The Spanish brought pigs to the new world and they became a main protein of Mexican cooking well after the Mayans. A deconstructed mole sauce is a tribute to the Mayans, although the Mayans didn’t really invent it and quinoa is actually from South America. We will just ignore those little details.

Third Course: Side of the Road Salad
Just a simple salad of wild arugula, dandelion greens, truffle oil, 30 year old balsamic vinegar and alder smoked sea salt. I wanted to add some sun chokes to this, but my attempt at making a sun choke crouton didn’t work. I served this with a 2009 NHV Rose which wasn’t a fan favorite by itself, but worked well with the salad.

No picture of this since: A) salads are boring and B) I forgot to take a picture of it before I started eating.

My story about the salad:
You could, in theory, survive in Seattle eating nothing but foraged food (there are people who do this willingly), if you know where to look. This just proves that you can do it and still eat well.

Fourth Course: Raid the Emergency Supplies
This was one that I went really creative with the presentation. What better to celebrate the world not ending then with eating your stockpiles of emergency supplies? I made my Belgian Beef Carbonnade recipe, topped it with a potato slice and served it in a tin can. Of course, since I went with the really classy presentation in a can, I had to serve a great bottle of wine, in this case the 2001 Conti Sertoli Sforsato in a mason jar.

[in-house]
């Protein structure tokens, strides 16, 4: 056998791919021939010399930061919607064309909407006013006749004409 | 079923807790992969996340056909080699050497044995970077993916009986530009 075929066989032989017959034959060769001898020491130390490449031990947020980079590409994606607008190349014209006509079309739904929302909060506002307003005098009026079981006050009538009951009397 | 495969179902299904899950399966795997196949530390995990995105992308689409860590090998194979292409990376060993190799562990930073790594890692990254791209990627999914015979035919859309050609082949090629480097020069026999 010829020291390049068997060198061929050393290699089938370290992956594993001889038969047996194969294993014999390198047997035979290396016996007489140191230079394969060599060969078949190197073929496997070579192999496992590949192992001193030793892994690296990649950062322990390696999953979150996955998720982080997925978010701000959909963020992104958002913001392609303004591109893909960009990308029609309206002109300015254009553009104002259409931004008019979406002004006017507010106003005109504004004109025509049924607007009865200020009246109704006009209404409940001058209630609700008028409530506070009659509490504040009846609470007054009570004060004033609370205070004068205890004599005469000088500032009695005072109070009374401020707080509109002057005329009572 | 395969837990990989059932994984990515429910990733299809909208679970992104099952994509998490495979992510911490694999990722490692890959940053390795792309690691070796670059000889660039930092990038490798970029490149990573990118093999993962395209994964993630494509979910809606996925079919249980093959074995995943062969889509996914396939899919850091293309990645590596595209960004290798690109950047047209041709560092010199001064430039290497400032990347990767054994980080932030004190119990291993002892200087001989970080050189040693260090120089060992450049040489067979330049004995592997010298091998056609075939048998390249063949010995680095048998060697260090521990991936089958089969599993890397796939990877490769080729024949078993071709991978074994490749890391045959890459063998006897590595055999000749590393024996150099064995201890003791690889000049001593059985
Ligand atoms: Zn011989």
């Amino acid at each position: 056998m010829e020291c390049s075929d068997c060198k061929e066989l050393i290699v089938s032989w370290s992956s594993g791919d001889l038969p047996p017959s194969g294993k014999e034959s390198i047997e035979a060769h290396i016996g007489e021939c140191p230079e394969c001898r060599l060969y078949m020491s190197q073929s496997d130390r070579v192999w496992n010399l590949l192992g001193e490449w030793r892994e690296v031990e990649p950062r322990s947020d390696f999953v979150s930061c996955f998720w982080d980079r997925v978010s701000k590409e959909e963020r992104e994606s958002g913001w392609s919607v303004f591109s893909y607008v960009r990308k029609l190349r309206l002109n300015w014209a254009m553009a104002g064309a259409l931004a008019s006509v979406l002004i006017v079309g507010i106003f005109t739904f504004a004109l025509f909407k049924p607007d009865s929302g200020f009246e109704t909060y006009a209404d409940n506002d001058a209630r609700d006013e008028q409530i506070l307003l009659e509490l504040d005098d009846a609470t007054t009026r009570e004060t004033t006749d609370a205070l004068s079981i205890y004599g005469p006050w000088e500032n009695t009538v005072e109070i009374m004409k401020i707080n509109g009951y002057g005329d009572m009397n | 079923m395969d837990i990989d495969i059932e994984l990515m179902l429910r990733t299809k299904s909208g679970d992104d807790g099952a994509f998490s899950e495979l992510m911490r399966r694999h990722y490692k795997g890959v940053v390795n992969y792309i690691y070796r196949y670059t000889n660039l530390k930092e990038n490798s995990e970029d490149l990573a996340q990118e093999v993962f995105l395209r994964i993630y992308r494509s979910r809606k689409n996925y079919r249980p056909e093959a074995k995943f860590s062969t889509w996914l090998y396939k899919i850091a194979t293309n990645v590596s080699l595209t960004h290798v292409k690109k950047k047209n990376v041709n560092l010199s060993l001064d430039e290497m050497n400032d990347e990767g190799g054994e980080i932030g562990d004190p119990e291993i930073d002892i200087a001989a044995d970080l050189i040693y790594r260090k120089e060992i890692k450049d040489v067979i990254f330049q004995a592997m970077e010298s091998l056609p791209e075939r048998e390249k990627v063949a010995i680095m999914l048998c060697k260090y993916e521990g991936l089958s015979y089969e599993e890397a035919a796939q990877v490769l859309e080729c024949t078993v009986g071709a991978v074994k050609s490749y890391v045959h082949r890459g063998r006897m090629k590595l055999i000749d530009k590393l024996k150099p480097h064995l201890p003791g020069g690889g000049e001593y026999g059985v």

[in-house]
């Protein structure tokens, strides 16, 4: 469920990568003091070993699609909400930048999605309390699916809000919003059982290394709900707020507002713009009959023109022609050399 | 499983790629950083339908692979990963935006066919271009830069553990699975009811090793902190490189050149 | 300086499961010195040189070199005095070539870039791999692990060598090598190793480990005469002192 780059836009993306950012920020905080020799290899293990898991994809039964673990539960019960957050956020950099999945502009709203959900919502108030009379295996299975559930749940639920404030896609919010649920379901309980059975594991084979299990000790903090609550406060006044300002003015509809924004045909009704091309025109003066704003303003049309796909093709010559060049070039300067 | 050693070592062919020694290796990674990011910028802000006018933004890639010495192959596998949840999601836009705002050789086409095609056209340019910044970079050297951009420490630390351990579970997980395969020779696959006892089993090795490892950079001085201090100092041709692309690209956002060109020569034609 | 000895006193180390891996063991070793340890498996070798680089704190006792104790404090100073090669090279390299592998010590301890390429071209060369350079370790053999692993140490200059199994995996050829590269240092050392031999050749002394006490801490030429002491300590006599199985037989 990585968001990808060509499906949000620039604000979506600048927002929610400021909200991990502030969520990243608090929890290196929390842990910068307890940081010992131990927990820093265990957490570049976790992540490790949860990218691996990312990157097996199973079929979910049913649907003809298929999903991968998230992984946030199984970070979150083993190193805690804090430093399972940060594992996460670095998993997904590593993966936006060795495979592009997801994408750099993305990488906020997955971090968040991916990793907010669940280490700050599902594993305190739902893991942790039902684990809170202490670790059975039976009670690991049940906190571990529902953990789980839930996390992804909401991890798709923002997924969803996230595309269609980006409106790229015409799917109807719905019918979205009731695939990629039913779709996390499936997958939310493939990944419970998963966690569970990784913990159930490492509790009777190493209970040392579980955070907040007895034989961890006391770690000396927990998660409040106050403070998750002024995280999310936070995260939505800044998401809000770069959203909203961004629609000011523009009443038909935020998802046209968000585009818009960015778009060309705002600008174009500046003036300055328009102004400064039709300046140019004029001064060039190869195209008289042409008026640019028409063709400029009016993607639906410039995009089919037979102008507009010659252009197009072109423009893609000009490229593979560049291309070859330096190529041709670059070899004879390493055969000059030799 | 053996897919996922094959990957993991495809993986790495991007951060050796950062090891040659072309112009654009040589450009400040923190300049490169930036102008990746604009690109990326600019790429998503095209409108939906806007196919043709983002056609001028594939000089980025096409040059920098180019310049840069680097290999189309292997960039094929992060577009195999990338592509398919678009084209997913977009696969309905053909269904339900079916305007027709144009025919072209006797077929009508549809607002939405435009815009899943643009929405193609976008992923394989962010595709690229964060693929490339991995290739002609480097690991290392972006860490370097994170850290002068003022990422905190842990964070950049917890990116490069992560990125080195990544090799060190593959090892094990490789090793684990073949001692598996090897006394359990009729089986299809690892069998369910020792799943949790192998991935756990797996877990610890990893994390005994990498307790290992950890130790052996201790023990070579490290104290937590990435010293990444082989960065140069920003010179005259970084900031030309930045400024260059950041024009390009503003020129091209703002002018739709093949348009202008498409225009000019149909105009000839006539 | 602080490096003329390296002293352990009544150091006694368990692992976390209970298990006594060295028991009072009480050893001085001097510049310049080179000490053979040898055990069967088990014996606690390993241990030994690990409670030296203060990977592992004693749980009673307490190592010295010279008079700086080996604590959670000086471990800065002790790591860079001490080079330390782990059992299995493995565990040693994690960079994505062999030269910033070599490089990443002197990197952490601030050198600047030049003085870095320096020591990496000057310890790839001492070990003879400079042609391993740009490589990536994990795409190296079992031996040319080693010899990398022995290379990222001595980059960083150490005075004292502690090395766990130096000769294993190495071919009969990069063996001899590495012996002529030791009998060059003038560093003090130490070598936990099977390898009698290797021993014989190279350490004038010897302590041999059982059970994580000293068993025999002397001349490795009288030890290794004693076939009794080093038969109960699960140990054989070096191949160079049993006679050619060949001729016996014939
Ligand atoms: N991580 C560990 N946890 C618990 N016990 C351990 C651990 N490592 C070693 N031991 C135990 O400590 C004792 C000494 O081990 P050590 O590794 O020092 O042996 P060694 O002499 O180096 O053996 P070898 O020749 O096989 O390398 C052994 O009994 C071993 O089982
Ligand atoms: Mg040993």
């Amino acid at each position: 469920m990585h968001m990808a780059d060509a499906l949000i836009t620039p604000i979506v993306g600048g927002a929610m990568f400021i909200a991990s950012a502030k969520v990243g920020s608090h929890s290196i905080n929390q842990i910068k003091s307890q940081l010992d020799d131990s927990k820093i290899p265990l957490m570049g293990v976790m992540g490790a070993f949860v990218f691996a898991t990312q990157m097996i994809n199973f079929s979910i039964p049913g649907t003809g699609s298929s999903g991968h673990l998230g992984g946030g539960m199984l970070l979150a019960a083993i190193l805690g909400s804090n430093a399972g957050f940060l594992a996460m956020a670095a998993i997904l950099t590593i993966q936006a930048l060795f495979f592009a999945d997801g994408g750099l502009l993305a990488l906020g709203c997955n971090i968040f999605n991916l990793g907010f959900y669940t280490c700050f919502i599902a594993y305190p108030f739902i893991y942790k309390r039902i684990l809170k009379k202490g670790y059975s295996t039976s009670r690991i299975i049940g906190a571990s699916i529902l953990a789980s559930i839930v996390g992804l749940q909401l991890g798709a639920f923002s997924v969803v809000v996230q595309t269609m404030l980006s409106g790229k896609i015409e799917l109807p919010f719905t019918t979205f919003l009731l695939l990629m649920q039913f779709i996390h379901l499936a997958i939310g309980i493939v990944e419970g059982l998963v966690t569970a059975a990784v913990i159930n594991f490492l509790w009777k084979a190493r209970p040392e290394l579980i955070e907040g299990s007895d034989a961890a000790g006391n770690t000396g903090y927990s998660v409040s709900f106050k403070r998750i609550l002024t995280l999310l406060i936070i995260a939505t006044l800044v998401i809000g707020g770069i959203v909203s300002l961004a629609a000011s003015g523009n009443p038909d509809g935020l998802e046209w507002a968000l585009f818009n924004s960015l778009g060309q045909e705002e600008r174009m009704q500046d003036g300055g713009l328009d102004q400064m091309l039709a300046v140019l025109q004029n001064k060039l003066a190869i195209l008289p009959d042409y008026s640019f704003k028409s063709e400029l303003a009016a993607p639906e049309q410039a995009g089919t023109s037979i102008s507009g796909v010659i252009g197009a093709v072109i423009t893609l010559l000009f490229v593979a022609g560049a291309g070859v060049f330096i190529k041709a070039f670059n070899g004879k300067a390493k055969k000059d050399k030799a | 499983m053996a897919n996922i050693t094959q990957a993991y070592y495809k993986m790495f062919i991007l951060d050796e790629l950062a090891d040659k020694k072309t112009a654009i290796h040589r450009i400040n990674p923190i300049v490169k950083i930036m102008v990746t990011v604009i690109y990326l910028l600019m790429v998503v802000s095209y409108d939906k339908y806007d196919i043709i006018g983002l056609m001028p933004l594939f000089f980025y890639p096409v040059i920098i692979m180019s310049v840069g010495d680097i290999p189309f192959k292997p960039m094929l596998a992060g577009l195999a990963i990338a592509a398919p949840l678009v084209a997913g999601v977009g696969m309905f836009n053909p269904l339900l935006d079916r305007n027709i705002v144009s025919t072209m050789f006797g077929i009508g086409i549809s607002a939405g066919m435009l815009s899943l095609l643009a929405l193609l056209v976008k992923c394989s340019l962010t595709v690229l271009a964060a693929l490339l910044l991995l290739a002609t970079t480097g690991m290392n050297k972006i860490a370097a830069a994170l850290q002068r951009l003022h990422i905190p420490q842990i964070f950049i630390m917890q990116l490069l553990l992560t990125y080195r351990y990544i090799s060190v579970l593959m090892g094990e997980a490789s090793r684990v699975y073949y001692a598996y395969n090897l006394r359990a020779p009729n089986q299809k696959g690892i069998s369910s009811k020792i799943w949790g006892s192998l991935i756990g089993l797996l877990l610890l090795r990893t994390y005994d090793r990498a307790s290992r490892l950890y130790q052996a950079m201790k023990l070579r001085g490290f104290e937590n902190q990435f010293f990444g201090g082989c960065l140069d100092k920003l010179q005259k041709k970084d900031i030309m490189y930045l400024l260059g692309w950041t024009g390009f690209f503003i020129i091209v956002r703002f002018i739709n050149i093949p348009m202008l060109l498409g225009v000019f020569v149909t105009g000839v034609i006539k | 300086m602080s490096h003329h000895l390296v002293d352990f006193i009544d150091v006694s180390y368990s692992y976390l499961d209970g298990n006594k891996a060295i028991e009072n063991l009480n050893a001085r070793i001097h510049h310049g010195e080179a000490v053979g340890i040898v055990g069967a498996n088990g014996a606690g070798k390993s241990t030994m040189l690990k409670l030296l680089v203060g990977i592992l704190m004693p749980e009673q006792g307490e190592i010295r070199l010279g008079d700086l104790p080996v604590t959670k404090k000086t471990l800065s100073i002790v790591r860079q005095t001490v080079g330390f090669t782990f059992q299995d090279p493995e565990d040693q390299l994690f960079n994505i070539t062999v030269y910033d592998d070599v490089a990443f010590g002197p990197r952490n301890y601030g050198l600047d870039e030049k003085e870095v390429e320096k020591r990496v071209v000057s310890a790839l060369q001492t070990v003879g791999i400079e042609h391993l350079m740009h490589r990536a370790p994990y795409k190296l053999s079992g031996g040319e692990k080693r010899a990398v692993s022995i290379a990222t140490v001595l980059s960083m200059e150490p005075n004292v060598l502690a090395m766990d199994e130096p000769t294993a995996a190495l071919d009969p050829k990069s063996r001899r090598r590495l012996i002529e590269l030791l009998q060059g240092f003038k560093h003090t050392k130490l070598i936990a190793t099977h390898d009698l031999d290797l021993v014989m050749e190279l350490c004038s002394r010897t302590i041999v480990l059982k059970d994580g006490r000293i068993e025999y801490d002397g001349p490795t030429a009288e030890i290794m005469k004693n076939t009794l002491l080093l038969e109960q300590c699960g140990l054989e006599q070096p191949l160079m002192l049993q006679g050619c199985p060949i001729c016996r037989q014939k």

Here are my thoughts on this:
You should have a stockpile of emergency supplies including canned goods in the event of a natural disaster. If Dinty Moore beef stew tasted this good, I probably would be eating it every night. When serving stellar food in a can, it is only appropriate to serve a killer wine in a mason jar, just to keep it classy.

Dessert: Last in Line for the Human Sacrifice
I really needed to have a human sacrifice as part of this meal; it just seemed fitting and, after much debate, decided that it would be at the end of the meal. So how do you have a human sacrifice without killing an actual human? Well, you first take an altar made out of chocolate pudding. You then take a human made of a sugar cookie and place him on the altar. Then you take some raspberry blood and dot that on the plate. Then you take a spoon and kill your cookie man and enjoy. Just for the hell of it, you pair this with a Maison de Pagett Pillow Talk Vanilla Port. Human sacrifice has never been as fun or delicious as this one.

Our vicitm just before he meets his untimely end. In an interview just before the sacrifice, he was quoted as saying, “No thanks, I would rather be lost.”

The gory details:
A line from a George Carlin bit about being lost. No proper post-apocalyptic meal would be complete without a sacrifice at the end. There was also much debate among my friends about where in the meal the sacrifice belonged. We will try it here.

In case you were wondering, here is the actual Carlin bit.